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Sexuality and fertility issues in health and disability: from early adolescence to adulthood

Lucia Winters, Development Officer at the Council for Disabled Children, UK, reviews Sexuality and fertility issues in ill health and disability: from early adolescence to adulthood edited by Rachel Balen and Marilyn Crawshaw.

photo courtesy of Bucks Health

In this book Rachel Balen and Marilyn Crawshaw bring together personal, professional and academic perspectives from a variety of disciplines to examine the impact of illness or disability on young people’s sexual and fertile identities.

This multi-disciplinary approach is needed to study a subject that, to understand and deal with fully, needs to be examined from a range of perspectives. From detailed chapters about the medical and scientific aspects of compromised fertility in adolescence, to ‘voices’, where the reader learns about one man’s experience and how he found catharsis through art, the subject is covered comprehensively.

Medical developments mean that people are surviving to reproductive age now who would not previously have survived. This brings with it a whole host of new moral and ethical questions and dilemmas for young people and society as a whole. In the chapter outlining these main ethical considerations it is made clear that this is an area where there remain a great number of, as yet, unexplored issues. Because it is such new science and technologies that are being used, the consequences, and therefore the associated possible benefits and risks, are as yet largely unknown.

The issue of the added confusion and anxiety that growing up with such an illness or condition can bring to the already difficult time of adolescence is covered well in this book. How it feels for teenagers to grow up with a physical impairment or health condition, how this sets the young person aside from their peers at a time when assimilation and acceptance is the main aim, is dealt with sensitively.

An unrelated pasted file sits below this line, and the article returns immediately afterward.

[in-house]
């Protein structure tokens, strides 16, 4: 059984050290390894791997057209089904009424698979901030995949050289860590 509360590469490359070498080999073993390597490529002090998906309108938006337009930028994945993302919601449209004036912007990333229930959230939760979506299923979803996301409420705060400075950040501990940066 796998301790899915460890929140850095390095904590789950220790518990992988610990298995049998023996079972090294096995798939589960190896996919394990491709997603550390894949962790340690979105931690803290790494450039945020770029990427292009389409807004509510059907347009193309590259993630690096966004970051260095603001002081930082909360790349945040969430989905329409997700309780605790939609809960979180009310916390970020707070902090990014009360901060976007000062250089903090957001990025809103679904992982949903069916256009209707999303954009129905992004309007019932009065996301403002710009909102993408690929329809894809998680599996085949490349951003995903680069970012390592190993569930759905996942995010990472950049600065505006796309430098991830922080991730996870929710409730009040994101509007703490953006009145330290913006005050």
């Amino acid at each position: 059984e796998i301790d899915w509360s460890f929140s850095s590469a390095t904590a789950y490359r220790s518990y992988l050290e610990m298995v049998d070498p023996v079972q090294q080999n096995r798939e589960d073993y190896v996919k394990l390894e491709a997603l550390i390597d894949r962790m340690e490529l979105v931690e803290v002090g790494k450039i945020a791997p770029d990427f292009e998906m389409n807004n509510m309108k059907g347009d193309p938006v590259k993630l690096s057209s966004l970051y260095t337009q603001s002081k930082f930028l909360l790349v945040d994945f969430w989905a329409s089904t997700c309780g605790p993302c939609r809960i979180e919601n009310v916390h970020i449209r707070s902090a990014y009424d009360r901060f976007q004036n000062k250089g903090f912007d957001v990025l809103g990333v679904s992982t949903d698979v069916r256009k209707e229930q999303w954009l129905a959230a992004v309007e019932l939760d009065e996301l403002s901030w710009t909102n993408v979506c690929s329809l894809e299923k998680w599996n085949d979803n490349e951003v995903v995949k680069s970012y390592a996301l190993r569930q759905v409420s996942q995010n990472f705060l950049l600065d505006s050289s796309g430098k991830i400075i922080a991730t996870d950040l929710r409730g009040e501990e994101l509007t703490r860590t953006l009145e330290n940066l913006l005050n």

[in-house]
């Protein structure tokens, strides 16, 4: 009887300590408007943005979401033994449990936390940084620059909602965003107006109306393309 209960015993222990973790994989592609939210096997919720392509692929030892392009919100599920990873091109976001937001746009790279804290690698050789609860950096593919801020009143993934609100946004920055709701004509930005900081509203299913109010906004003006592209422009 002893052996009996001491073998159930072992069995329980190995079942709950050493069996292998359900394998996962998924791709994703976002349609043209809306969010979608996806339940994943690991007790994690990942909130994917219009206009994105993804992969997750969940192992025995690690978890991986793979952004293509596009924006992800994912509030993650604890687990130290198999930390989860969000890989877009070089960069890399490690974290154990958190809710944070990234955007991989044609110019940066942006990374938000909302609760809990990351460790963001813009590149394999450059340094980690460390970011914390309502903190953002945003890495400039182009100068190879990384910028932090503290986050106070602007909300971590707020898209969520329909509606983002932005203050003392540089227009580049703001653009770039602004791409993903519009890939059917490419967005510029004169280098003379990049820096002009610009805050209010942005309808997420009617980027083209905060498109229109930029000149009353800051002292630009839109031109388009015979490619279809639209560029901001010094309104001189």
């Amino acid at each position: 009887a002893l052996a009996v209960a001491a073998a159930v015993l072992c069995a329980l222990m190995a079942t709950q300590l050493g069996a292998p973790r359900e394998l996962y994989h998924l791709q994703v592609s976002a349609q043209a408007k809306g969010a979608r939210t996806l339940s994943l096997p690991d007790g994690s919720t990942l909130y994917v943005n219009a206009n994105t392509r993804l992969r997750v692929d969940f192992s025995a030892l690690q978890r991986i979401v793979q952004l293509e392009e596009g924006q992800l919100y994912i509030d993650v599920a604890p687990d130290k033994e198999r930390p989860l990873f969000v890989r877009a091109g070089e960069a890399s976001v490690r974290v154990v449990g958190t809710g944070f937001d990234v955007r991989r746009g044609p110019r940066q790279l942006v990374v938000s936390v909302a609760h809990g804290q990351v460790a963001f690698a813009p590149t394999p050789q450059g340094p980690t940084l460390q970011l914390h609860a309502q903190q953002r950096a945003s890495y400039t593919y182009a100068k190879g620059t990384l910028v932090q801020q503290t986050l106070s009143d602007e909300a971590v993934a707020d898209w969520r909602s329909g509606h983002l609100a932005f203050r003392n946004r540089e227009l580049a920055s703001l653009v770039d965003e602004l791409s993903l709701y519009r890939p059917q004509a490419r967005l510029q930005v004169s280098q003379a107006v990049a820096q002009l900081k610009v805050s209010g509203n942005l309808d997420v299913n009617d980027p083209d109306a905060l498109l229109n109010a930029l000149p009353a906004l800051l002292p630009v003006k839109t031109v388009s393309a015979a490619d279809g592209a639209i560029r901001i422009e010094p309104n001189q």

Placing, at the front of the book, an article about the meaning of parenthood for 10–16-year-olds, and how we have, at this age, expectations that we will have a family and societal expectations are that we will have a family, prepares the reader for understanding how traumatic it can be to learn that you may never be able to have a family.

In the chapter about young people’s understanding of what infertility is, it is made clear that young people often do not have much understanding of what it means. On being told that they may be infertile, young people are forced to think about something that they may not have previously considered or been aware of. This could add feelings of confusion and bewilderment, and the feeling of loss of control over their body – both at present and in the future. The use of words such as fertility medicalises the body and process, and must lead young people to feel that their body no longer belongs to them.

In the introduction, readers are reminded about the young people who are the focus of this book: “their dreams and aspirations, contradictions and confusions, ups and downs need to be firmly located within the normality of their life stage”. And throughout this book, even when technical medical details are being discussed, young people and the reality of what it means to them are always considered. As well as moving descriptions from young people of living with conditions that affect fertility, the book contains poignant stories from parents who have had the benefit of time to come to terms with it and reflect on it, which makes this book an invaluable resource for parents in similar situations. Professionals working with adolescents and young adults will also find this book a rich source of insights, information and guidance.

Sexuality and fertility issues in ill health and disability: from early adolescence to adulthood edited by Rachel Balen and Marilyn Crawshaw. 2006, London: Jessica Kingsley. ISBN 1  84310 339 7. Price: £25. Available from www.jkp.com.

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